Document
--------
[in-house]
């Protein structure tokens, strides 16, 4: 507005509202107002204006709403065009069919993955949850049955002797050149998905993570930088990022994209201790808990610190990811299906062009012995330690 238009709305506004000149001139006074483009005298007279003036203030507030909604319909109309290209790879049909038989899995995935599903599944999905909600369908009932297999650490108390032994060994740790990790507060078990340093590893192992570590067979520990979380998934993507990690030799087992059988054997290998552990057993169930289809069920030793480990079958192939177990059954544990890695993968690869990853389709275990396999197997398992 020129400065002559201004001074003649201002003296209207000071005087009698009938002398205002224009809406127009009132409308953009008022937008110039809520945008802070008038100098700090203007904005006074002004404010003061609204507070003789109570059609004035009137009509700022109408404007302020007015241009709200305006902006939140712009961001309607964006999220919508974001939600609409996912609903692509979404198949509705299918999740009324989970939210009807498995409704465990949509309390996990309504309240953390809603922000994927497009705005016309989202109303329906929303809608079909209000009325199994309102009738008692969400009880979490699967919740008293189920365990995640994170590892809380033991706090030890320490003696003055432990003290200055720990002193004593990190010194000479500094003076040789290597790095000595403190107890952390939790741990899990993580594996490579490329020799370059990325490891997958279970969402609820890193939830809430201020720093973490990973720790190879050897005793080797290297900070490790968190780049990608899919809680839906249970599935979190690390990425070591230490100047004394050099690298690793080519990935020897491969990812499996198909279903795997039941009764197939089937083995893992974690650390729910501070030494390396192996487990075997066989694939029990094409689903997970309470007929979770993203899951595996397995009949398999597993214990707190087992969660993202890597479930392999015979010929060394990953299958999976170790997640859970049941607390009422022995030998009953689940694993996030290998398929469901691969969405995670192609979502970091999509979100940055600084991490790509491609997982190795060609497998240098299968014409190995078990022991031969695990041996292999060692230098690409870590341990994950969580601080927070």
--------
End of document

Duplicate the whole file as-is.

[in-house]
């Protein structure tokens, strides 16, 4: 507005509202107002204006709403065009069919993955949850049955002797050149998905993570930088990022994209201790808990610190990811299906062009012995330690 238009709305506004000149001139006074483009005298007279003036203030507030909604319909109309290209790879049909038989899995995935599903599944999905909600369908009932297999650490108390032994060994740790990790507060078990340093590893192992570590067979520990979380998934993507990690030799087992059988054997290998552990057993169930289809069920030793480990079958192939177990059954544990890695993968690869990853389709275990396999197997398992 020129400065002559201004001074003649201002003296209207000071005087009698009938002398205002224009809406127009009132409308953009008022937008110039809520945008802070008038100098700090203007904005006074002004404010003061609204507070003789109570059609004035009137009509700022109408404007302020007015241009709200305006902006939140712009961001309607964006999220919508974001939600609409996912609903692509979404198949509705299918999740009324989970939210009807498995409704465990949509309390996990309504309240953390809603922000994927497009705005016309989202109303329906929303809608079909209000009325199994309102009738008692969400009880979490699967919740008293189920365990995640994170590892809380033991706090030890320490003696003055432990003290200055720990002193004593990190010194000479500094003076040789290597790095000595403190107890952390939790741990899990993580594996490579490329020799370059990325490891997958279970969402609820890193939830809430201020720093973490990973720790190879050897005793080797290297900070490790968190780049990608899919809680839906249970599935979190690390990425070591230490100047004394050099690298690793080519990935020897491969990812499996198909279903795997039941009764197939089937083995893992974690650390729910501070030494390396192996487990075997066989694939029990094409689903997970309470007929979770993203899951595996397995009949398999597993214990707190087992969660993202890597479930392999015979010929060394990953299958999976170790997640859970049941607390009422022995030998009953689940694993996030290998398929469901691969969405995670192609979502970091999509979100940055600084991490790509491609997982190795060609497998240098299968014409190995078990022991031969695990041996292999060692230098690409870590341990994950969580601080927070």